Saturday, August 27, 2011

Training Schedules and Goals Part III - Preparation

So you are a runner (or you want to be a runner), you have no coach, and there are innumerable variables that influence how you should train. So where do you start?  First, there are several questions that you should be able to answer before you can start training.  It also helps to think about and accept certain realities to prevent from becoming discouraged if you are not improving as quickly as you had hoped.

Prepare mentally and psychologically

The first thing you should do is accept that everyone has different potential when it comes to any physical activity, including running. You might have the potential to be a great runner, and then again you might not even have the potential to become an average runner.  Accept this fact, make your peace with it, and be willing to adjust your goals accordingly. You can still enjoy running, even if you have limited abilities. It’s about the journey, not about running faster than everyone else. Just focus on what you need to do to improve, and not on beating everyone else.

Also is it important to understand that it not productive to become obsessed with volume and specific mileage numbers. Obsessive training is inefficient training, and it can also be very ineffective.  Focus on what
makes you a faster runner, and sometimes that will mean running less, not more.

Assess your motivation, level of commitment and the limitations on your time and energy

The next thing you should determine is how much time and effort you are willing to put into your training? Realistically assess how motivated you are to train, how much of priority your training is compared to your other activities and responsibilities, and what are the real limitations on your time and energy.  You should regularly reassess this while you are training, because it may, and probably will, change over time.

Asses your goals

After that, you should determine what your goals are. Short term goals are more important than long term goals for your day-to-day and week-to-week training, but long term goals can be the primary motivating factor for many people.  Short term goals can be more time specific, but long term goals should be based on a realistic assessment of where you are with your training, and how well it is going. These factors will also require regular reassessment.

The important thing about your goals is that they must be realistic and achievable.  How do you know if they are realistic and achievable? That knowledge will come from experience.  If you are consistently not meeting your goals, then they were probably not realistic, so reassess and adjust. When you are just starting out, you will need to be more flexible about your goals while you are learning what you are capable of doing.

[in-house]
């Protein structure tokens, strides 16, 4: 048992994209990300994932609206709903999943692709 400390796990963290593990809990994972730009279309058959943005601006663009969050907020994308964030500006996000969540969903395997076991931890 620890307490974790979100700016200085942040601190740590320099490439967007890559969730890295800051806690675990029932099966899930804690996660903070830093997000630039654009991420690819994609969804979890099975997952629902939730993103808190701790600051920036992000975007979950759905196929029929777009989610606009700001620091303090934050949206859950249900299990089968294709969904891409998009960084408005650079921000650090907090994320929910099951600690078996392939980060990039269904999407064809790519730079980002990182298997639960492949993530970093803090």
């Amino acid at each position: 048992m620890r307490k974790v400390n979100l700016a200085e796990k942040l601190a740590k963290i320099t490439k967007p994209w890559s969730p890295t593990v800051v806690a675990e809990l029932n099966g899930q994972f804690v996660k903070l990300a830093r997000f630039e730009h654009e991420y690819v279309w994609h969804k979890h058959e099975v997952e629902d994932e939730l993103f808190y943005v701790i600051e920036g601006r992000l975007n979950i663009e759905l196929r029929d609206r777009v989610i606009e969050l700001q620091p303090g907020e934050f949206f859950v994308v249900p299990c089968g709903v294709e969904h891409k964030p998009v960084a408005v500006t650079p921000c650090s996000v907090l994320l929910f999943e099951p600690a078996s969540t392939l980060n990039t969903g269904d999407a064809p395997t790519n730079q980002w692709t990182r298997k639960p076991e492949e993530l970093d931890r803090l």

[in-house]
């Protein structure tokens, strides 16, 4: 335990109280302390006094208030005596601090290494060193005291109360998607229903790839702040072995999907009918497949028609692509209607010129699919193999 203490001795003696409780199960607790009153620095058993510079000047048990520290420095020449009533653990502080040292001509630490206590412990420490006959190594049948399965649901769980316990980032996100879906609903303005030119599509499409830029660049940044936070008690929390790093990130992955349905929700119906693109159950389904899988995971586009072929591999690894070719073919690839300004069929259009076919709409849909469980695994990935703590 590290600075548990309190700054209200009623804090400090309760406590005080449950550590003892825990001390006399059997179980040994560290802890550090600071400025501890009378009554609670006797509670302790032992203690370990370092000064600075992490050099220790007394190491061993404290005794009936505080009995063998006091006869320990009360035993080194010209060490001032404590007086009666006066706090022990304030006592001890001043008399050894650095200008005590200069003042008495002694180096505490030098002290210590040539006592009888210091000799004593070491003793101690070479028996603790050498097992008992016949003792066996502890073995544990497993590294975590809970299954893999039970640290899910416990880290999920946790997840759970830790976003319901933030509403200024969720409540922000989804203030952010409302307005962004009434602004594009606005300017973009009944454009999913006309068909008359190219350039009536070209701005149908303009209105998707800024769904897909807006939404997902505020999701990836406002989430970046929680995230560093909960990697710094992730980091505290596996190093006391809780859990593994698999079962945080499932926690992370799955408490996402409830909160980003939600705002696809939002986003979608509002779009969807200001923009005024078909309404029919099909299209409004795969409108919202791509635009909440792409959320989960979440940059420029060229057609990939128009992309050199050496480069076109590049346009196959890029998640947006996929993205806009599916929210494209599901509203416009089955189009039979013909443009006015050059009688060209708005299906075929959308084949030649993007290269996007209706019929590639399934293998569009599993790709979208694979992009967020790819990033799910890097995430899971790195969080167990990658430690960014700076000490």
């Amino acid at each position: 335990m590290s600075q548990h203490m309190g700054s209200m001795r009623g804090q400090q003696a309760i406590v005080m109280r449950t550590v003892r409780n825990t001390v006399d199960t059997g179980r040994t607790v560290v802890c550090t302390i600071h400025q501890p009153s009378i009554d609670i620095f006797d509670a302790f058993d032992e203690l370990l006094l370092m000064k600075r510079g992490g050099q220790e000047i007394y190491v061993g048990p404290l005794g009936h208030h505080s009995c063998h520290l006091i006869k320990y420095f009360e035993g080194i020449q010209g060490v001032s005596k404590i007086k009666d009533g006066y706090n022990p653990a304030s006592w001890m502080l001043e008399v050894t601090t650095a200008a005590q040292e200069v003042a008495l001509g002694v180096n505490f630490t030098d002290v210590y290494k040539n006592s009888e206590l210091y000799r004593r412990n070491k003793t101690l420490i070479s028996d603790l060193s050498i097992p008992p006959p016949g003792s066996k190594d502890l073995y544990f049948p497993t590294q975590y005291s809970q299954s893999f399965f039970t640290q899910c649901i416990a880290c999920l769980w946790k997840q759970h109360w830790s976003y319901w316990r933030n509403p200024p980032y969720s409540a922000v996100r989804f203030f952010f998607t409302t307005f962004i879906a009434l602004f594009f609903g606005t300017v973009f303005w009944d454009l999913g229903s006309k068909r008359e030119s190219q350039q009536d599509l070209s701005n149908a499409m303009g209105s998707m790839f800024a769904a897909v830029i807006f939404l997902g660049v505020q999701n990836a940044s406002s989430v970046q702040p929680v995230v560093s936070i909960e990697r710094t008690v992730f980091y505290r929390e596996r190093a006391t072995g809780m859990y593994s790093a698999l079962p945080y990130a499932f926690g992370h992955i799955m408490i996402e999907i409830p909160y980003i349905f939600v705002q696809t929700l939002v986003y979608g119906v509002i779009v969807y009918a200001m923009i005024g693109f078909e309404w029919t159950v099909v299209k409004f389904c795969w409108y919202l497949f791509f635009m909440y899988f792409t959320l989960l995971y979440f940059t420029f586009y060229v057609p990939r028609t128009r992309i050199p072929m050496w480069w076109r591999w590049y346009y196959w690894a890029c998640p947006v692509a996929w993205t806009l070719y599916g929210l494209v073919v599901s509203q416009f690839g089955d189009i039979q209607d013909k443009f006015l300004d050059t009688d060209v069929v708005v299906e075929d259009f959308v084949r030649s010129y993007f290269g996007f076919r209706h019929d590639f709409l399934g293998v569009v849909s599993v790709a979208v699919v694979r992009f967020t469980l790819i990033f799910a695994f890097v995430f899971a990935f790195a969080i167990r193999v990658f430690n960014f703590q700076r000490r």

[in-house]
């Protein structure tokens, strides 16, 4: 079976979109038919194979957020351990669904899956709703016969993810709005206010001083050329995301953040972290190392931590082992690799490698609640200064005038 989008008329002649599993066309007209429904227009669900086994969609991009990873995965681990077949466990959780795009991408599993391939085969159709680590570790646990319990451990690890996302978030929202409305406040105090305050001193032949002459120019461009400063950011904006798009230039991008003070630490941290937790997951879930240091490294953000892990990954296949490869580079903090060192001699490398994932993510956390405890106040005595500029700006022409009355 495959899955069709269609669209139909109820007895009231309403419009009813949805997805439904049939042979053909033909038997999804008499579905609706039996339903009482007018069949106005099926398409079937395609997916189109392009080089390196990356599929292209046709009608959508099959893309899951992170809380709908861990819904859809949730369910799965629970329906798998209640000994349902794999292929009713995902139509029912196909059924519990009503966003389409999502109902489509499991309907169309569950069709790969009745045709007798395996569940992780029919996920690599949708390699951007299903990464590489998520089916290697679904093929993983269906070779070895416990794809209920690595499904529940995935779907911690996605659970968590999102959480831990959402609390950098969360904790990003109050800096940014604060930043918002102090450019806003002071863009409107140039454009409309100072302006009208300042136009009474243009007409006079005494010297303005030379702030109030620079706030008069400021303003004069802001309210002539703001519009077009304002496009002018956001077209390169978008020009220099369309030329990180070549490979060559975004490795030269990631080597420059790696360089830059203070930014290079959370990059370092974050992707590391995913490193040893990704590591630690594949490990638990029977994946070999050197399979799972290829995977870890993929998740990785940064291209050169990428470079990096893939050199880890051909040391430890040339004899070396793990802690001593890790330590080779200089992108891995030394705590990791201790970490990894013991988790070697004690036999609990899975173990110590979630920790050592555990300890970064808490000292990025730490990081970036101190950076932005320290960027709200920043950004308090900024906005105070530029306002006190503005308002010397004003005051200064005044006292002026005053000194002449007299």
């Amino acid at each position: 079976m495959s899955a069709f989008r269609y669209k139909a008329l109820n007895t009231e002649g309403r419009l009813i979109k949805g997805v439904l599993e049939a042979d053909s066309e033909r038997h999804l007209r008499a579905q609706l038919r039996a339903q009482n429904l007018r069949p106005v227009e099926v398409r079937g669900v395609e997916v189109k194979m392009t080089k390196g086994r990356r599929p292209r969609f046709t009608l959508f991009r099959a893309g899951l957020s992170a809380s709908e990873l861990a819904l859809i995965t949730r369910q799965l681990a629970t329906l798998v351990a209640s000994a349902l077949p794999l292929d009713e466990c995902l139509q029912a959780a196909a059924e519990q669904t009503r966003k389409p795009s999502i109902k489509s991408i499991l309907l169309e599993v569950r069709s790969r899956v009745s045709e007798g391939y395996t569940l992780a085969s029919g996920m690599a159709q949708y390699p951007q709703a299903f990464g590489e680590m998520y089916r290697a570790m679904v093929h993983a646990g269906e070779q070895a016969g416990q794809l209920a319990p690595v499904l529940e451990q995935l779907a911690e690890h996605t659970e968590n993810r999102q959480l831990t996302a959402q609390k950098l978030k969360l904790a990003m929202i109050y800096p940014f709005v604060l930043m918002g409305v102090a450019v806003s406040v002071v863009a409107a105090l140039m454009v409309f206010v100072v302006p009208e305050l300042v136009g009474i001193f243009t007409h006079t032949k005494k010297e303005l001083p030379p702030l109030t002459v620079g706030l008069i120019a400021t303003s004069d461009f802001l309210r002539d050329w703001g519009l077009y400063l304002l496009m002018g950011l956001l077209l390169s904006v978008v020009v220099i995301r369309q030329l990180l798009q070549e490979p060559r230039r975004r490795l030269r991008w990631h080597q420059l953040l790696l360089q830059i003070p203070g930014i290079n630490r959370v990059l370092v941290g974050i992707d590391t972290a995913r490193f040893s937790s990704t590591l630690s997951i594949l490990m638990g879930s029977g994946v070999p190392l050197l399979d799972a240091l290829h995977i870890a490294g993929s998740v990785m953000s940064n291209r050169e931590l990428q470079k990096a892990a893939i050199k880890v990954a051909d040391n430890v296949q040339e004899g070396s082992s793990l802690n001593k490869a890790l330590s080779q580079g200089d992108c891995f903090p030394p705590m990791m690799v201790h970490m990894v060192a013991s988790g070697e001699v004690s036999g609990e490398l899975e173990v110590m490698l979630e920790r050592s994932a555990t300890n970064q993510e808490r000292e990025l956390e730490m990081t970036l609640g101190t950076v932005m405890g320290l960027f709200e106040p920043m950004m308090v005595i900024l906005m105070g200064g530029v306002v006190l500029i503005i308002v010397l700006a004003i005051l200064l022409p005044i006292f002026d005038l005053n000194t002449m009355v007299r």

Create a training log

Finally if you have goals, then it will be very important to keep a log of ALL of your training, and to review it regularly. At a minimum, it should contain the following information.
  •     All of your goals - both short term and long term
  •     What was your planned workout for that day
  •     What was your actual workout for that day
    •     The time of day for the workout
    •     Distances run
    •     Time to run those distances
    •     Rest/recovery intervals
    •     Effort level
  •     How you felt during the workout both physically and mentally.
  •     How you felt before the workout both physically and mentally.
  •     How you felt after the workout both physically and mentally.
  •     The weather and other environmental conditions
  •     The running route
  •     Shoes and other gear
  •     Any other training you participated in. Write down as much detail as you can about the training.
  •     Detail anything and everything about injuries you are dealing with.
  •     Ideally your log will also include the details of your diet.  This is especially important if you feel that you are having trouble with your training, or problems with your weight.
    •     What you ate,
    •     How much you ate
    •     When you ate it. 
I know this is a lot to keep track of, but the more detail you put in your log, the easier it will be to assess your progress and to find meaningful patterns that will help you to tailor your training to meet your goals.  Your log is only as good as the information you provide, and it will also only be useful if you review if regularly.

Finally

If you can’t answer these questions about your motivation, level of commitment, and goals, then it will be difficult to construct a framework for your training. You also have to understand that your answers to these questions are not written in stone.  They will probably change as you learn more about who you are as a runner or non-runner.  Keeping a log will be a very important tool for helping you to achieve your goals.

In my next post, I will start going into more details about how to manage your training

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